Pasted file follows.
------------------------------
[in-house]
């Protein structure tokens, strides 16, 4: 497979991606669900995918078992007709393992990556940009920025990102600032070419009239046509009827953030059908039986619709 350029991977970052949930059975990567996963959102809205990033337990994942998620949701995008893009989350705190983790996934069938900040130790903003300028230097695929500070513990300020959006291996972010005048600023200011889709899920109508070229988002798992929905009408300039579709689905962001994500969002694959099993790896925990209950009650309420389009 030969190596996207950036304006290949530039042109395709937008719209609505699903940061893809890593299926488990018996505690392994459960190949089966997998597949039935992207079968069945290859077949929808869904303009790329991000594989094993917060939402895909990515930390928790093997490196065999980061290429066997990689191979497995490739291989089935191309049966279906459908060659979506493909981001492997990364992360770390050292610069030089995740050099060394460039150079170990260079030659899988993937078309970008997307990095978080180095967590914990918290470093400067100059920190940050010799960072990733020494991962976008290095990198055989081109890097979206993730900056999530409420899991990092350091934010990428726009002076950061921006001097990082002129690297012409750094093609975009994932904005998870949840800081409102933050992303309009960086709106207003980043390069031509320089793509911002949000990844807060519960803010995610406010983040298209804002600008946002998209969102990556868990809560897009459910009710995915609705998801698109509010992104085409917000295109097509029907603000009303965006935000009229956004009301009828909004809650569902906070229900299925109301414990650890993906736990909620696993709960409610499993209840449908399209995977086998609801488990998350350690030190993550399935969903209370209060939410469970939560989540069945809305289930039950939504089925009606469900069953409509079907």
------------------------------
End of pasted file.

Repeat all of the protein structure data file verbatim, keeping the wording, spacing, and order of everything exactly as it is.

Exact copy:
[in-house]
């Protein structure tokens, strides 16, 4: 497979991606669900995918078992007709393992990556940009920025990102600032070419009239046509009827953030059908039986619709 350029991977970052949930059975990567996963959102809205990033337990994942998620949701995008893009989350705190983790996934069938900040130790903003300028230097695929500070513990300020959006291996972010005048600023200011889709899920109508070229988002798992929905009408300039579709689905962001994500969002694959099993790896925990209950009650309420389009 030969190596996207950036304006290949530039042109395709937008719209609505699903940061893809890593299926488990018996505690392994459960190949089966997998597949039935992207079968069945290859077949929808869904303009790329991000594989094993917060939402895909990515930390928790093997490196065999980061290429066997990689191979497995490739291989089935191309049966279906459908060659979506493909981001492997990364992360770390050292610069030089995740050099060394460039150079170990260079030659899988993937078309970008997307990095978080180095967590914990918290470093400067100059920190940050010799960072990733020494991962976008290095990198055989081109890097979206993730900056999530409420899991990092350091934010990428726009002076950061921006001097990082002129690297012409750094093609975009994932904005998870949840800081409102933050992303309009960086709106207003980043390069031509320089793509911002949000990844807060519960803010995610406010983040298209804002600008946002998209969102990556868990809560897009459910009710995915609705998801698109509010992104085409917000295109097509029907603000009303965006935000009229956004009301009828909004809650569902906070229900299925109301414990650890993906736990909620696993709960409610499993209840449908399209995977086998609801488990998350350690030190993550399935969903209370209060939410469970939560989540069945809305289930039950939504089925009606469900069953409509079907």